contribution = rockstar Watch on Vimeo Social media and networking have fooled a lot of people and companies into thinking they are rockstars. Unfortunately the ease of access and near zero cost of distribution have created an internet that sounds a lot like this. (bad music playing) The abundance of fake rockstars have created an audience that is willing to be your friend, but not willing to listen to what you have to say, buy your product, or help you get a job. Unfortunately most people and businesses using social media and networking are following the funnel rule: Cram more people into your brand funnel, and maybe you can trick a few into listening to what you have to say. The problem with cramming is that it is costly both in time and brand credibility, and cramming is the most inefficient and absolute worst way to go about being a rockstar. If you really want to be a rockstar, you have to understand one thing, and one thing only: contribution. Your power and influence are directly proportional to the amount you or your business contribute to your audience. When you look at the essence of relationship and group formation dynamics, contribution is the key element that unites and brings people together. It is a simple yet powerful concept that if understood and properly implemented can mean the difference between being truly great and just being noise. This principle has not changed for thousands of years. When you look at all the rockstars throughout history, beethoven, einstein, gandhi, martin luther king jr., all have been immortalized not because they were interested in cramming people into their branding funnel, but because the impact of their contribution was so incredible people were naturally drawn to them. A great way to visualize the power of contribution is to use Seth Godin's analogy of circles. As Seth put it in his blog post, most people are putting all their energy into increasing the size of their first circle, when the real power and size of their network lies in the second and third circles. The only way to gain access to the second circle is to create a message, product or service so incredible, unique or valuable that it contributes to your first circle in such a way that your first circle wants to share it with their first circle. If it is really amazing then your newly created second circle will share it their first circle giving you access to the third circle and so on… One of our favorite stories of contribution and social networking is Zoe Keating. With nothing more than a cello and a macbook she is able to create beautiful loops of music that grow into incredible works of art. Is she actively seeking out new followers and friends for her twitter or facebook pages? No, but she has a razor sharp focus on following her passion to contribute some of the best music in the world. Her contribution shows in her numbers....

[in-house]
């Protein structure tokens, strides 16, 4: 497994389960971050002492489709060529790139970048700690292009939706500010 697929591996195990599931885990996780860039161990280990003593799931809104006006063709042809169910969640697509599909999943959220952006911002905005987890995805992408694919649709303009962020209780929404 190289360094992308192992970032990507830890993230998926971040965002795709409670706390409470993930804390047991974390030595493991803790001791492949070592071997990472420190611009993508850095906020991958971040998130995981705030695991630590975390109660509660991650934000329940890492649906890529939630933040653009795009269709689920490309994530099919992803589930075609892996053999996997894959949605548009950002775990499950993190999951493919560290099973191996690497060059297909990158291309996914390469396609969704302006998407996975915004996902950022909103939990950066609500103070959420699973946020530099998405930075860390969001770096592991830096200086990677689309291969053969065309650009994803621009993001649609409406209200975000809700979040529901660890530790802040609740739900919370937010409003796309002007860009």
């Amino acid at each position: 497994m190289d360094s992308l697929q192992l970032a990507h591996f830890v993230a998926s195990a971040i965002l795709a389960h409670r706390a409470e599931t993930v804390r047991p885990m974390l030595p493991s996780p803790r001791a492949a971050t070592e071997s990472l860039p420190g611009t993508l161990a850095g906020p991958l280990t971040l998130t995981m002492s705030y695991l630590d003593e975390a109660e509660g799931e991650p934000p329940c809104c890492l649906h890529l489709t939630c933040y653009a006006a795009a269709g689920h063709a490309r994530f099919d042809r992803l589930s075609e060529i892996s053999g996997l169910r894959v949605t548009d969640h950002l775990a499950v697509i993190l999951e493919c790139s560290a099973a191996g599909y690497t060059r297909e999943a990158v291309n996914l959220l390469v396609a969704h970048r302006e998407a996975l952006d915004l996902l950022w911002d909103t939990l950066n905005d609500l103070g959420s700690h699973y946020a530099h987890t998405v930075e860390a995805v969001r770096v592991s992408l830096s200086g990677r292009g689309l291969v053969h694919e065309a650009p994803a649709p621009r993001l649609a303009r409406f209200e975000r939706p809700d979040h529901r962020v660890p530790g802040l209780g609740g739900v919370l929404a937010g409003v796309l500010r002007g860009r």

jeff monday